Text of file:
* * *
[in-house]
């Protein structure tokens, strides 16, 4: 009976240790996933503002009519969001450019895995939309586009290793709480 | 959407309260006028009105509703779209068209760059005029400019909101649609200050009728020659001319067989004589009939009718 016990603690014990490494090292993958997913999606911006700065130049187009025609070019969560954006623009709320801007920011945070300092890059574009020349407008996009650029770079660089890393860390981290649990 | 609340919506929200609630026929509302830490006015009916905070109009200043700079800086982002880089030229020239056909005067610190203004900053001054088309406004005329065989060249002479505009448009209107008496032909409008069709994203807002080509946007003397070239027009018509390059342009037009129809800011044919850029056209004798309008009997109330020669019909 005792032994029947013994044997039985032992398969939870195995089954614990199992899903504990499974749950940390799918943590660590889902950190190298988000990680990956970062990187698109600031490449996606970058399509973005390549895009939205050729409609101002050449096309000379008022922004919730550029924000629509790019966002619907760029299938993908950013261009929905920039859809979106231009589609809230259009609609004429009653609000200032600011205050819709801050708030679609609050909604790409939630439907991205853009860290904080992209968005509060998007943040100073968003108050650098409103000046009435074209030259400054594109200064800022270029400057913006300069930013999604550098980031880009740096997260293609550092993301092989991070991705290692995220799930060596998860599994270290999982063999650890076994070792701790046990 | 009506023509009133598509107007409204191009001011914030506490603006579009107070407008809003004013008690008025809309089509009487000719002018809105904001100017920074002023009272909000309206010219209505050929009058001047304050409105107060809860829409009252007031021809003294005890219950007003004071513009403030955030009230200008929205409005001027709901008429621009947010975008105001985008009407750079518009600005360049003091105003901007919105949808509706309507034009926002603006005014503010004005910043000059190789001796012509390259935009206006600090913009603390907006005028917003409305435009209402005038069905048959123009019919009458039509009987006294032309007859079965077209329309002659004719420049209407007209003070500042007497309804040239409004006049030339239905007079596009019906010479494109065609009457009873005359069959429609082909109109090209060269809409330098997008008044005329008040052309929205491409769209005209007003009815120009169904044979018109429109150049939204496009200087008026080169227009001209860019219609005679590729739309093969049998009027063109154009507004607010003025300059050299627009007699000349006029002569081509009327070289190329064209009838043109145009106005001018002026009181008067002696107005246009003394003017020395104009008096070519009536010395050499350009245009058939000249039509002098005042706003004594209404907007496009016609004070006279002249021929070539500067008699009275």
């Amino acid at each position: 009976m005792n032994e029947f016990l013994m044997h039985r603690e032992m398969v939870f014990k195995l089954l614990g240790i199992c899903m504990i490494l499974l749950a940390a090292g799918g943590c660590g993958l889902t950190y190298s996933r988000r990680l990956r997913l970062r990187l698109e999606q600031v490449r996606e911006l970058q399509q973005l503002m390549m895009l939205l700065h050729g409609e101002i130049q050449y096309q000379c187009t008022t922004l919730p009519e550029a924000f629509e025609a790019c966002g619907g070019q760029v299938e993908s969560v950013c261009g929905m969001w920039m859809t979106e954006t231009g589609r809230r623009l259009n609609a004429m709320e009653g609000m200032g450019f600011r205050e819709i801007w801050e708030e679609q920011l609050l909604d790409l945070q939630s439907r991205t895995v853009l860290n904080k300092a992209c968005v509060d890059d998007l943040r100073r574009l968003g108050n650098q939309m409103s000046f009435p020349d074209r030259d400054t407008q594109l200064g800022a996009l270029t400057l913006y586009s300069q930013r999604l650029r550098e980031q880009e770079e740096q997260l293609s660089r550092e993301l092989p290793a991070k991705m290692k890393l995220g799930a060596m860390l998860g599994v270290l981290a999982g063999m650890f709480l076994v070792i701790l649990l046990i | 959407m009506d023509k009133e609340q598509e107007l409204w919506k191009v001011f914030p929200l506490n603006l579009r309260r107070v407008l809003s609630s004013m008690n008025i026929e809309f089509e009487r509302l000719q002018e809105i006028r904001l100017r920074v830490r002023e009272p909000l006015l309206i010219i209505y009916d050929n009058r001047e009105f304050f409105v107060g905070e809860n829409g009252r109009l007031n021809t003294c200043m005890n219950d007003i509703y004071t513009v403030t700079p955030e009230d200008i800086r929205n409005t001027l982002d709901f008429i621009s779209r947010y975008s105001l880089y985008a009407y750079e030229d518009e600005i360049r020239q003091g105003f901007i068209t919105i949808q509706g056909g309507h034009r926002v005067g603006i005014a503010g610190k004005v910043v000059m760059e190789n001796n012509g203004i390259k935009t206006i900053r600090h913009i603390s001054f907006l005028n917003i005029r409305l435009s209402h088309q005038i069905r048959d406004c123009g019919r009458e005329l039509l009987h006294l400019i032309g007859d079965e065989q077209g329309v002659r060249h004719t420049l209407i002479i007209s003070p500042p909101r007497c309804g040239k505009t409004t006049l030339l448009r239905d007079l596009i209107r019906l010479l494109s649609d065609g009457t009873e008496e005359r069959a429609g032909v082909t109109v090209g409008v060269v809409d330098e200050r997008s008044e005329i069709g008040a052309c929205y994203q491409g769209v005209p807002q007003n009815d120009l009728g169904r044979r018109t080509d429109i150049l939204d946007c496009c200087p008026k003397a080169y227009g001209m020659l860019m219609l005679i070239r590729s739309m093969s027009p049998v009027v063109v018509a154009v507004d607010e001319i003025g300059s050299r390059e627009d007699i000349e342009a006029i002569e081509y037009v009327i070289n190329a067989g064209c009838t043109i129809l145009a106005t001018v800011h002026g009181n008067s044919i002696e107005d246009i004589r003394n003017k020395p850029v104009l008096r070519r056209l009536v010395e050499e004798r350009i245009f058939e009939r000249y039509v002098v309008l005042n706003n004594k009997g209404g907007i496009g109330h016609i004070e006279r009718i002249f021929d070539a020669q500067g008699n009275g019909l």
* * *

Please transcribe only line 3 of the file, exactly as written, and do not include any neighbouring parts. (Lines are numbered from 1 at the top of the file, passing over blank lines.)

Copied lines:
């Amino acid at each position: 009976m005792n032994e029947f016990l013994m044997h039985r603690e032992m398969v939870f014990k195995l089954l614990g240790i199992c899903m504990i490494l499974l749950a940390a090292g799918g943590c660590g993958l889902t950190y190298s996933r988000r990680l990956r997913l970062r990187l698109e999606q600031v490449r996606e911006l970058q399509q973005l503002m390549m895009l939205l700065h050729g409609e101002i130049q050449y096309q000379c187009t008022t922004l919730p009519e550029a924000f629509e025609a790019c966002g619907g070019q760029v299938e993908s969560v950013c261009g929905m969001w920039m859809t979106e954006t231009g589609r809230r623009l259009n609609a004429m709320e009653g609000m200032g450019f600011r205050e819709i801007w801050e708030e679609q920011l609050l909604d790409l945070q939630s439907r991205t895995v853009l860290n904080k300092a992209c968005v509060d890059d998007l943040r100073r574009l968003g108050n650098q939309m409103s000046f009435p020349d074209r030259d400054t407008q594109l200064g800022a996009l270029t400057l913006y586009s300069q930013r999604l650029r550098e980031q880009e770079e740096q997260l293609s660089r550092e993301l092989p290793a991070k991705m290692k890393l995220g799930a060596m860390l998860g599994v270290l981290a999982g063999m650890f709480l076994v070792i701790l649990l046990i | 959407m009506d023509k009133e609340q598509e107007l409204w919506k191009v001011f914030p929200l506490n603006l579009r309260r107070v407008l809003s609630s004013m008690n008025i026929e809309f089509e009487r509302l000719q002018e809105i006028r904001l100017r920074v830490r002023e009272p909000l006015l309206i010219i209505y009916d050929n009058r001047e009105f304050f409105v107060g905070e809860n829409g009252r109009l007031n021809t003294c200043m005890n219950d007003i509703y004071t513009v403030t700079p955030e009230d200008i800086r929205n409005t001027l982002d709901f008429i621009s779209r947010y975008s105001l880089y985008a009407y750079e030229d518009e600005i360049r020239q003091g105003f901007i068209t919105i949808q509706g056909g309507h034009r926002v005067g603006i005014a503010g610190k004005v910043v000059m760059e190789n001796n012509g203004i390259k935009t206006i900053r600090h913009i603390s001054f907006l005028n917003i005029r409305l435009s209402h088309q005038i069905r048959d406004c123009g019919r009458e005329l039509l009987h006294l400019i032309g007859d079965e065989q077209g329309v002659r060249h004719t420049l209407i002479i007209s003070p500042p909101r007497c309804g040239k505009t409004t006049l030339l448009r239905d007079l596009i209107r019906l010479l494109s649609d065609g009457t009873e008496e005359r069959a429609g032909v082909t109109v090209g409008v060269v809409d330098e200050r997008s008044e005329i069709g008040a052309c929205y994203q491409g769209v005209p807002q007003n009815d120009l009728g169904r044979r018109t080509d429109i150049l939204d946007c496009c200087p008026k003397a080169y227009g001209m020659l860019m219609l005679i070239r590729s739309m093969s027009p049998v009027v063109v018509a154009v507004d607010e001319i003025g300059s050299r390059e627009d007699i000349e342009a006029i002569e081509y037009v009327i070289n190329a067989g064209c009838t043109i129809l145009a106005t001018v800011h002026g009181n008067s044919i002696e107005d246009i004589r003394n003017k020395p850029v104009l008096r070519r056209l009536v010395e050499e004798r350009i245009f058939e009939r000249y039509v002098v309008l005042n706003n004594k009997g209404g907007i496009g109330h016609i004070e006279r009718i002249f021929d070539a020669q500067g008699n009275g019909l």